President Nestor Kirchner and his Venezuelan counterpart Hugo Chavez signed accords on Friday to boost energy and agriculture cooperation. The highlight was a treaty to work toward the creation of a South American organization to coordinate exports of natural gas, signed in a ceremony at Argentina's suburban presidential residence.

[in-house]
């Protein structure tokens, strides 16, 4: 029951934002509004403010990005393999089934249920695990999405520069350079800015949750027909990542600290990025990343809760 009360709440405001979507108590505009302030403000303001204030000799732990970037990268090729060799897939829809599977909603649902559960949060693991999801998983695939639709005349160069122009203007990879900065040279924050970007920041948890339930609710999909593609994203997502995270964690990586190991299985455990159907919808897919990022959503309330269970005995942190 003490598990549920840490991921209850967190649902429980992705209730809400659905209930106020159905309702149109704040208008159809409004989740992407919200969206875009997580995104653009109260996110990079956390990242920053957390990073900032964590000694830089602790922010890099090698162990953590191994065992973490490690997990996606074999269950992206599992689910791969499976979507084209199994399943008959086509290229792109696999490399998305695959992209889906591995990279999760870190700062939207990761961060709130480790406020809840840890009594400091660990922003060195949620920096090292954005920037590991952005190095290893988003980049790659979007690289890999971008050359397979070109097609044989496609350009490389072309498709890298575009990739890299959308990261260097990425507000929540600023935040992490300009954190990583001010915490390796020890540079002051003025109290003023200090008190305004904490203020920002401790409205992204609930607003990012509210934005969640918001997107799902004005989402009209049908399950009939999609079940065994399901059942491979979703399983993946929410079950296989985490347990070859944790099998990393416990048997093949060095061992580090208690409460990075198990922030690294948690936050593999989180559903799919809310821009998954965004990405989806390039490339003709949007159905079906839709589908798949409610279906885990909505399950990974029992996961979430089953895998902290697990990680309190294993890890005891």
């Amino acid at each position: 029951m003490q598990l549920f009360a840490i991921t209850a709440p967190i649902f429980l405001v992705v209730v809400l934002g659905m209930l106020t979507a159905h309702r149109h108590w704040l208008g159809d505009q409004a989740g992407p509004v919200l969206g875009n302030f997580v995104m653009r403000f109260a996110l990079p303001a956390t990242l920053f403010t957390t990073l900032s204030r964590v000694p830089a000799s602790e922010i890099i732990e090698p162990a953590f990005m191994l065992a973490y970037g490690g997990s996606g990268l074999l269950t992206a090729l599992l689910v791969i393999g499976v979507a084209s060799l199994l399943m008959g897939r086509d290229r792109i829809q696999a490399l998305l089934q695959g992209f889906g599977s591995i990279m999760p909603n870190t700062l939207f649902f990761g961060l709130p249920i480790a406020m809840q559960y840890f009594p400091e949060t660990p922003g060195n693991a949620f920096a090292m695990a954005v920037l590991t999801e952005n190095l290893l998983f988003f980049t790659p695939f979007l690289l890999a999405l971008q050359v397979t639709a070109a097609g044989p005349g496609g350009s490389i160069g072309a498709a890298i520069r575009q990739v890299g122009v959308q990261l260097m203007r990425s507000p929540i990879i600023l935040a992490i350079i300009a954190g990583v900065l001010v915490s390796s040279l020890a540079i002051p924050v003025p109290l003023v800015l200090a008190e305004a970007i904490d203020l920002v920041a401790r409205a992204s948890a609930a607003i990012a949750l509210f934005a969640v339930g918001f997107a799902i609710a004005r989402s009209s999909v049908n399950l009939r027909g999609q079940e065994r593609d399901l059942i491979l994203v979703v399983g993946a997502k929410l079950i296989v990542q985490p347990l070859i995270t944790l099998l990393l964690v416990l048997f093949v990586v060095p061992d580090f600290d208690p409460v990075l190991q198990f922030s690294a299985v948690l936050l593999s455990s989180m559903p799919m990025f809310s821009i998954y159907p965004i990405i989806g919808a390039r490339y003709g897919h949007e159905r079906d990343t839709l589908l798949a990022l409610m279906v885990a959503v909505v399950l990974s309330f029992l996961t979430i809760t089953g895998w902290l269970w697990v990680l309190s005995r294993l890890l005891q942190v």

The agreements, including a bid to jointly expand production of gas-fueled vehicles, appeared to present a symbolic counterpoint to initiatives by the United States and Brazil to promote greater use of ethanol-fueled vehicles. Neither Kirchner nor Chavez directly referred to Bush's visit during the ceremony, signing the agreements as they lauded their independent efforts to expand their economies. "These agreements are vital for the development of our countries. They represent moves toward a more diversified economy, toward self-sufficiency in food sources and sovereignty over our energy resources" Chavez said. Kirchner said the agreements would help Argentina continue to rebound from a deep 2002 economic crisis. Kirchner saluted Chavez as 'my friend Hugo,' and added: 'Your assistance ... is helping to move Argentina forward.' According to Chavez's plans, the South American organization for the export of natural gas would be based upon the principles of the Organization of Petroleum Exporting Countries. But few details were given and no timetable was released for launching the group. The two presidents also agreed to incorporate Bolivia into a working group aimed at creating a multilateral South American development bank to be known as the Banco del Sur. The group was created during Kirchner's visit to Caracas last month. The other agreements were for joint venture companies, both state and private, in natural gas and agriculture. Some of the agreements linked state-owned Petroleos de Venezuela SA, or PDVSA, into arrangements with private Argentine manufacturers and companies in areas outside of its usual field of energy interests. PDVSA agreed to work with a local group on manufacturing compressed natural gas-fueled buses. Grupo Los Grobo, a privately held Argentine agribusiness firm, will join with a newly formed agribusiness unit of Venezuela's state oil monopoly, called PDV Agricola, to boost agricultural development in Venezuela. Argentina and Venezuela also agreed to jointly cooperate on scientific and technological improvements to boost agricultural outputs in the Venezuelan state of Bolivar. And the countries signed a commercial agreement to expand four research centers on potato crops and agreed to work together on the construction of two animal reproductive biotech labs in Venezuela. Venezuela has been a generous contributor to Argentina's finances through the purchase of sovereign bonds (estimated in 4 billion US dollars), helping to recover the Argentine ship building industry by ordering several tankers and last week extended a 135 million US dollars credit to the country's main dairy cooperative (SanCor) which is in the verge of bankruptcy and was a target for international financer George Soros.